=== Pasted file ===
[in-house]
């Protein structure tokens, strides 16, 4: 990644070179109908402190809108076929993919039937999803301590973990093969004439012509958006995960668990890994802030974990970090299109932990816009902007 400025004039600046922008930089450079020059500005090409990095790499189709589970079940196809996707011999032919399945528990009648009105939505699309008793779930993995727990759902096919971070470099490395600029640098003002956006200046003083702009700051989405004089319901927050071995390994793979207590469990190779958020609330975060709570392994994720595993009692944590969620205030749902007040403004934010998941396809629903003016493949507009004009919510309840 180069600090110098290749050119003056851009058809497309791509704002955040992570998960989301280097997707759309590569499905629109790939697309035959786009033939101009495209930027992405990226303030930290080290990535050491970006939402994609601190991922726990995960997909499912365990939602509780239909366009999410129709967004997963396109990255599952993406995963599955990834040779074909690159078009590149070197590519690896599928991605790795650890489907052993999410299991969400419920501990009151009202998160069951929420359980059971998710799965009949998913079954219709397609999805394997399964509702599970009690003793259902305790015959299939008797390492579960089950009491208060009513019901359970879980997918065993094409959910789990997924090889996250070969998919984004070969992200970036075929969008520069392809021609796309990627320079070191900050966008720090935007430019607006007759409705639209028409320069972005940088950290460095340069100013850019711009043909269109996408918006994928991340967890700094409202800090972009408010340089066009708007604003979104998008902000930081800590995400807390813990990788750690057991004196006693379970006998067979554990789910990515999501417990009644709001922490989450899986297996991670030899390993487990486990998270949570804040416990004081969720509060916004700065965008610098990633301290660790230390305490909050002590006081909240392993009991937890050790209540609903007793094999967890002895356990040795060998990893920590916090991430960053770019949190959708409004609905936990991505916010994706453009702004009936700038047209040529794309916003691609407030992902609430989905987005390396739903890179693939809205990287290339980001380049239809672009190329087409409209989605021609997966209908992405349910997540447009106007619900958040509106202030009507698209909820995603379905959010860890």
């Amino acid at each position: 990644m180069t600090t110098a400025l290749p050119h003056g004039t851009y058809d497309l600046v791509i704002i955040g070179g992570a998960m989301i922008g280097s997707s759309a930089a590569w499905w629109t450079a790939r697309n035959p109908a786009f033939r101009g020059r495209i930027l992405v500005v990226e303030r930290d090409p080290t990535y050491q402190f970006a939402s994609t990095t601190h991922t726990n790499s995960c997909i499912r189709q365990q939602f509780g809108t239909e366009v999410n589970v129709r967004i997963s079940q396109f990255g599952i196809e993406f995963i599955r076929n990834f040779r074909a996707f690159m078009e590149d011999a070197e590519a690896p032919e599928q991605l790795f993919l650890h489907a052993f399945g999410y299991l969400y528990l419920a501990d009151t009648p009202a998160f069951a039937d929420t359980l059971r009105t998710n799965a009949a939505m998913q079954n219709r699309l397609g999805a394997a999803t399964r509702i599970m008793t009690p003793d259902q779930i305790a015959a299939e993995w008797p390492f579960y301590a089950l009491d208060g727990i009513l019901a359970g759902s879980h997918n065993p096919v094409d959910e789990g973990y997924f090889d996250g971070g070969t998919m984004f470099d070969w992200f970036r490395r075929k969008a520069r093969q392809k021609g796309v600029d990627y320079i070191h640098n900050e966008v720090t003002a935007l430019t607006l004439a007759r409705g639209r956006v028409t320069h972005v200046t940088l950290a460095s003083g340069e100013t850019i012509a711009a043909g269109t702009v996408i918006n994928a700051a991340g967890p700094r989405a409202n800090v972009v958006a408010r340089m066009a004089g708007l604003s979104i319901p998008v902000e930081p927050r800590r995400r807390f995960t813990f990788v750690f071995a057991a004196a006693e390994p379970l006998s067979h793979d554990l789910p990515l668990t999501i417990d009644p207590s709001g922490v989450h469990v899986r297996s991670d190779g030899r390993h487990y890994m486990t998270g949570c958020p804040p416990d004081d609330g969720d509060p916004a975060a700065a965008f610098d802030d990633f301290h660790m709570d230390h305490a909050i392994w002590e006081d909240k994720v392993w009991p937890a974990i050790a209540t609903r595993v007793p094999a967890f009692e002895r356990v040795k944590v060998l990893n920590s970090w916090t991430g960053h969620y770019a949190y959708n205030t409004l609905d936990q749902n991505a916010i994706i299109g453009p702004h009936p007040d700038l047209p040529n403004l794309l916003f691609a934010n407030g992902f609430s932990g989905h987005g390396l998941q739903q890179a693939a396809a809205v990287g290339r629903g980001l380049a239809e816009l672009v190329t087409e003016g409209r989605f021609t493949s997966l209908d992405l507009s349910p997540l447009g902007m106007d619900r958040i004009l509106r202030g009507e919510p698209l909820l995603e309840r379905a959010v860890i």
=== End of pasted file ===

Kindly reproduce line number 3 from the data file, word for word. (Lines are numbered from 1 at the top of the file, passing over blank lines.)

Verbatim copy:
């Amino acid at each position: 990644m180069t600090t110098a400025l290749p050119h003056g004039t851009y058809d497309l600046v791509i704002i955040g070179g992570a998960m989301i922008g280097s997707s759309a930089a590569w499905w629109t450079a790939r697309n035959p109908a786009f033939r101009g020059r495209i930027l992405v500005v990226e303030r930290d090409p080290t990535y050491q402190f970006a939402s994609t990095t601190h991922t726990n790499s995960c997909i499912r189709q365990q939602f509780g809108t239909e366009v999410n589970v129709r967004i997963s079940q396109f990255g599952i196809e993406f995963i599955r076929n990834f040779r074909a996707f690159m078009e590149d011999a070197e590519a690896p032919e599928q991605l790795f993919l650890h489907a052993f399945g999410y299991l969400y528990l419920a501990d009151t009648p009202a998160f069951a039937d929420t359980l059971r009105t998710n799965a009949a939505m998913q079954n219709r699309l397609g999805a394997a999803t399964r509702i599970m008793t009690p003793d259902q779930i305790a015959a299939e993995w008797p390492f579960y301590a089950l009491d208060g727990i009513l019901a359970g759902s879980h997918n065993p096919v094409d959910e789990g973990y997924f090889d996250g971070g070969t998919m984004f470099d070969w992200f970036r490395r075929k969008a520069r093969q392809k021609g796309v600029d990627y320079i070191h640098n900050e966008v720090t003002a935007l430019t607006l004439a007759r409705g639209r956006v028409t320069h972005v200046t940088l950290a460095s003083g340069e100013t850019i012509a711009a043909g269109t702009v996408i918006n994928a700051a991340g967890p700094r989405a409202n800090v972009v958006a408010r340089m066009a004089g708007l604003s979104i319901p998008v902000e930081p927050r800590r995400r807390f995960t813990f990788v750690f071995a057991a004196a006693e390994p379970l006998s067979h793979d554990l789910p990515l668990t999501i417990d009644p207590s709001g922490v989450h469990v899986r297996s991670d190779g030899r390993h487990y890994m486990t998270g949570c958020p804040p416990d004081d609330g969720d509060p916004a975060a700065a965008f610098d802030d990633f301290h660790m709570d230390h305490a909050i392994w002590e006081d909240k994720v392993w009991p937890a974990i050790a209540t609903r595993v007793p094999a967890f009692e002895r356990v040795k944590v060998l990893n920590s970090w916090t991430g960053h969620y770019a949190y959708n205030t409004l609905d936990q749902n991505a916010i994706i299109g453009p702004h009936p007040d700038l047209p040529n403004l794309l916003f691609a934010n407030g992902f609430s932990g989905h987005g390396l998941q739903q890179a693939a396809a809205v990287g290339r629903g980001l380049a239809e816009l672009v190329t087409e003016g409209r989605f021609t493949s997966l209908d992405l507009s349910p997540l447009g902007m106007d619900r958040i004009l509106r202030g009507e919510p698209l909820l995603e309840r379905a959010v860890i």